Satellite observations show how far winds normally spread North African dust particles before rain and gravity pull them down to the ocean.
Individual particles of dust are small and easy to ignore, but on a grand scale, atmospheric dust directly affects all of us, and the planet, in many ways.
Particles of dust are typically comprised of metal oxides, clays, and carbonates. They most often accumulate in low-lying desert basins, often dried rivers or lakes. When winds lift particles up, they can spread across thousands of miles, circling the planet and fertilizing key parts of oceans and rainforests with critical nutrients, notably iron. They also can spread diseases, trigger asthma and other respiratory health problems, and darken skies so much that they cause traffic accidents and problems for pilots.
One of the most difficult to study—but far reaching—effects of dust is its influence on weather and climate. Dust particles can change air temperatures by blocking light, influence where clouds form and how they behave, and affect whether hurricanes or other types of storms break out. By fertilizing the sea, dust also helps influence the size and frequency of blooms of carbon dioxide-consuming phytoplankton, which could play a role in dialing global temperatures up or down.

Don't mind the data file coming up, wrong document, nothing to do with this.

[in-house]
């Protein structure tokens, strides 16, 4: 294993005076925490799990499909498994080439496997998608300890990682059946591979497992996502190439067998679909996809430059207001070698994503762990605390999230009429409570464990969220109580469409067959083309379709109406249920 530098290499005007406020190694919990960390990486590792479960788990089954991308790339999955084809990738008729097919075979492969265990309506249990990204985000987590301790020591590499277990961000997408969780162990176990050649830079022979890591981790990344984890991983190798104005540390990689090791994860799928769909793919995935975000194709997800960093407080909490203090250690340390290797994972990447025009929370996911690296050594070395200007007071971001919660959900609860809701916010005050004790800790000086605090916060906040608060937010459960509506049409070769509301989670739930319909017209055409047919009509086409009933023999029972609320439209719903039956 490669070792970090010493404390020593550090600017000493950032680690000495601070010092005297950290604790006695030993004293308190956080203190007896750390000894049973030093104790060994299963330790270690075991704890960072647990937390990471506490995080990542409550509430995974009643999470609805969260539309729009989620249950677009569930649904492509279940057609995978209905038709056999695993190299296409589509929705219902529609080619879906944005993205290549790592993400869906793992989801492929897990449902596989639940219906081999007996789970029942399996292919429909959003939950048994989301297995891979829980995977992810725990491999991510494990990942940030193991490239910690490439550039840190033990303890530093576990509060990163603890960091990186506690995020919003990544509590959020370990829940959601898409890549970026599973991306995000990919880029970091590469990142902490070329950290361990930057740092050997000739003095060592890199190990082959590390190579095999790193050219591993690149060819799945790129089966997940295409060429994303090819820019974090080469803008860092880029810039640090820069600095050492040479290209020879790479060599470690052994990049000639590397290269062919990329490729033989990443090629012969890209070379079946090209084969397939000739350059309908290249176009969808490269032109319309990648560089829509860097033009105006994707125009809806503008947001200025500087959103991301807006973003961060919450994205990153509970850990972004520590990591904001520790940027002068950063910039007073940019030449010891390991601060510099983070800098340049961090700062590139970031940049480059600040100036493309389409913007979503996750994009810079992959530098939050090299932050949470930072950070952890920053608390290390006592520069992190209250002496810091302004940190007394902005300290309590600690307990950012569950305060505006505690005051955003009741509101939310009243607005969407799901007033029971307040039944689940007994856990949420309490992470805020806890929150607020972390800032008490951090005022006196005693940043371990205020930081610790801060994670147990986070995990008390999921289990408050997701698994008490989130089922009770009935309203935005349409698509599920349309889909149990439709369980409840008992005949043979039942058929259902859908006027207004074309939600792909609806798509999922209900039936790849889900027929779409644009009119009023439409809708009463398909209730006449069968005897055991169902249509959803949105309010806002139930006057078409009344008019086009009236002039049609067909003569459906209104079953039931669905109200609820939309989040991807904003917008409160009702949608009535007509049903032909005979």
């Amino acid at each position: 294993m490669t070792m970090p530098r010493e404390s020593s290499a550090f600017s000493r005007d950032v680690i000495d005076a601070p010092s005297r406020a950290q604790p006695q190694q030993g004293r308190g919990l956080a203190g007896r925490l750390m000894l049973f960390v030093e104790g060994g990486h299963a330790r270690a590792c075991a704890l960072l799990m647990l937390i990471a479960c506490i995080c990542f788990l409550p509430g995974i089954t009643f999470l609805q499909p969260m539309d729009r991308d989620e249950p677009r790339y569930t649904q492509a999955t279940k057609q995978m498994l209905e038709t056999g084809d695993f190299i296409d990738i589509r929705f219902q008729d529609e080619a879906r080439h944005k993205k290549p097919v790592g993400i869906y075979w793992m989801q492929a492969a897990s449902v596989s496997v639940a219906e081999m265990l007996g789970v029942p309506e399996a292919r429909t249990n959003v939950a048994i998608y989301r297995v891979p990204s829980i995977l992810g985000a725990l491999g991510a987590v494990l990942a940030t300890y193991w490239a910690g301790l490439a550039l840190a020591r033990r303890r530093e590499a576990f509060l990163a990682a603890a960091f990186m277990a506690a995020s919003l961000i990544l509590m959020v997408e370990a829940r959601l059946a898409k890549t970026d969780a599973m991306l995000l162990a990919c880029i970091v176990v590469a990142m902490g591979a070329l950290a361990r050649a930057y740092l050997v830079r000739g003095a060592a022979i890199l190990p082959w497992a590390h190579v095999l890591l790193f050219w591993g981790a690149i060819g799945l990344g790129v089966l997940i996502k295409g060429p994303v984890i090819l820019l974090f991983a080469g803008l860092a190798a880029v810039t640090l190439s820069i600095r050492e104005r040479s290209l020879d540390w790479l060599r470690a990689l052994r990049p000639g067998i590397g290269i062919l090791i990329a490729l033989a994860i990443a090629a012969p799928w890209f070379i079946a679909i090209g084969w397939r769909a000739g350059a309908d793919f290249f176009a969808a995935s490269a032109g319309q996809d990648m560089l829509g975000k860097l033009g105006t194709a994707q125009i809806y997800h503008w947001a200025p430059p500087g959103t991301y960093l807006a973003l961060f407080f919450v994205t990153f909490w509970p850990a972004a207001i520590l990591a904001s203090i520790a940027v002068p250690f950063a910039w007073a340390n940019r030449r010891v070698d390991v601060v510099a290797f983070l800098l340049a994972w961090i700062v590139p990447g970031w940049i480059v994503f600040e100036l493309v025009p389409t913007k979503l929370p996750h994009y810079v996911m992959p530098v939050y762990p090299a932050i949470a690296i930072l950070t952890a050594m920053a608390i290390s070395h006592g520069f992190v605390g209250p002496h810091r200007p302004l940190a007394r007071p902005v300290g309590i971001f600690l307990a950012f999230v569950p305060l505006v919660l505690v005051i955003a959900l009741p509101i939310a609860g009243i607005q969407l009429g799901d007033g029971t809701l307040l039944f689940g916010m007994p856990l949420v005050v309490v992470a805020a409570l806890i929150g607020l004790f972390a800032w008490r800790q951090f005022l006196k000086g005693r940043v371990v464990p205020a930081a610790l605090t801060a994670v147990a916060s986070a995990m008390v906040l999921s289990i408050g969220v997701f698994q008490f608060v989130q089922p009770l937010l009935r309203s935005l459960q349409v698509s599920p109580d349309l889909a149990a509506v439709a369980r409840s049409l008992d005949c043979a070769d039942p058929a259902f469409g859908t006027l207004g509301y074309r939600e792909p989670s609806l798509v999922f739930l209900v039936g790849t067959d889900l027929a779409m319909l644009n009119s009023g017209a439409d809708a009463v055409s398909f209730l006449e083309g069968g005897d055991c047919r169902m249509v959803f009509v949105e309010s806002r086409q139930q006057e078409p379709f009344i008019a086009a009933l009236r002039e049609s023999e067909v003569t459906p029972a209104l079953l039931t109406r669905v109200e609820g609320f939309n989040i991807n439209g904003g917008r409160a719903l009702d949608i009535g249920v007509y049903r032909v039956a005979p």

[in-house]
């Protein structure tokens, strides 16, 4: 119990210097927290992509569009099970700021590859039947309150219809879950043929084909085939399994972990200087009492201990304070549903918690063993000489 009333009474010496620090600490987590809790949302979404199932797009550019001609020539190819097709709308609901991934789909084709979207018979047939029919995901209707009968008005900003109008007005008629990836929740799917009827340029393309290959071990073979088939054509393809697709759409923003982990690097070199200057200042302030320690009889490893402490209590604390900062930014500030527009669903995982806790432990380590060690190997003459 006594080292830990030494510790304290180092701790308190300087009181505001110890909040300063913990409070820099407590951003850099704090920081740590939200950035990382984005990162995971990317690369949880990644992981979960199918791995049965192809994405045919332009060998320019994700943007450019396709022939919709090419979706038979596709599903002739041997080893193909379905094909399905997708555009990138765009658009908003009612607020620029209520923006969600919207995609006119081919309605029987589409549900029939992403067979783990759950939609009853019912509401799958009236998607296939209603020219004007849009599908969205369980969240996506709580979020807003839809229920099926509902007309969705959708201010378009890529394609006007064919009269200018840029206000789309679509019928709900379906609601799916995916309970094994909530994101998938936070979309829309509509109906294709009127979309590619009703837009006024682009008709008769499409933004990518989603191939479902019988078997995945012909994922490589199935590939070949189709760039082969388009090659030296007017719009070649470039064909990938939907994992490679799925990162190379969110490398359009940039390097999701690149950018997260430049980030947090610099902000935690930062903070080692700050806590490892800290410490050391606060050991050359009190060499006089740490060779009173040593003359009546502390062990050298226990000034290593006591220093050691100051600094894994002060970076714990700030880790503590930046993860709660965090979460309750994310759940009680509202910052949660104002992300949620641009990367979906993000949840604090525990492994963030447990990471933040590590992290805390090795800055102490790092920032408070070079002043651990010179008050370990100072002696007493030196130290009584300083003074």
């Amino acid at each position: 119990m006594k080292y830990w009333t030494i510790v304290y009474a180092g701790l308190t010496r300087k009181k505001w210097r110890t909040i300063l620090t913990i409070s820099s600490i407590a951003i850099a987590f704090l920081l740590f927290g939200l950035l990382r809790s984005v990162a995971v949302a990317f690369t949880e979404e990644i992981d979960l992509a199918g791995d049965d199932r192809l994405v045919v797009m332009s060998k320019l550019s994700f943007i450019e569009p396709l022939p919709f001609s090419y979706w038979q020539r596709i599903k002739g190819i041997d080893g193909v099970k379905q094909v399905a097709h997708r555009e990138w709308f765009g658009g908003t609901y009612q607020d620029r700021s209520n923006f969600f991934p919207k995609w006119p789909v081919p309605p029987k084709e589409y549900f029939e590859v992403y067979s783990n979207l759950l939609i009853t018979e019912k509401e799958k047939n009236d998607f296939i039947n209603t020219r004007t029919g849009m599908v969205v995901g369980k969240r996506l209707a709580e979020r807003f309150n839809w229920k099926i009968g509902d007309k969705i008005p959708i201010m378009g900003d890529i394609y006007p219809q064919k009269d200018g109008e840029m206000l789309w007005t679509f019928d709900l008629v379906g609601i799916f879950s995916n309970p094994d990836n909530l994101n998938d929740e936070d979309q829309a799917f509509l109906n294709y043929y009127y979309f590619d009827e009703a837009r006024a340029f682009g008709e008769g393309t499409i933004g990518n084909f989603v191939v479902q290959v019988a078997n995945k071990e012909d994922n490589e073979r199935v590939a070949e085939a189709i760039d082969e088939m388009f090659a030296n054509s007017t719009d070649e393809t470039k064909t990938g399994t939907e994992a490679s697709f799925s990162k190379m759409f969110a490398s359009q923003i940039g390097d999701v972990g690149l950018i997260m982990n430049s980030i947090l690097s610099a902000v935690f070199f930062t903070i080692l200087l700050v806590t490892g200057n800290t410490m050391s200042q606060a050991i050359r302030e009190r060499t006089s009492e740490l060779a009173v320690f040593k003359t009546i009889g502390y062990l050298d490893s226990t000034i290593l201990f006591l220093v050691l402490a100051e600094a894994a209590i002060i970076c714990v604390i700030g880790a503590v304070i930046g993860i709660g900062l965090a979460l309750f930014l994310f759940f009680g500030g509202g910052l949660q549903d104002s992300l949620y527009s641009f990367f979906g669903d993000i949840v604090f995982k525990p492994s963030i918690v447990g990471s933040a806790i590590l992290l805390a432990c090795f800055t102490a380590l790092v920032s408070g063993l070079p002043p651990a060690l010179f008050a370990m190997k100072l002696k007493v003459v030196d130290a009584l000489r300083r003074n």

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Image via NASA Earth Observatory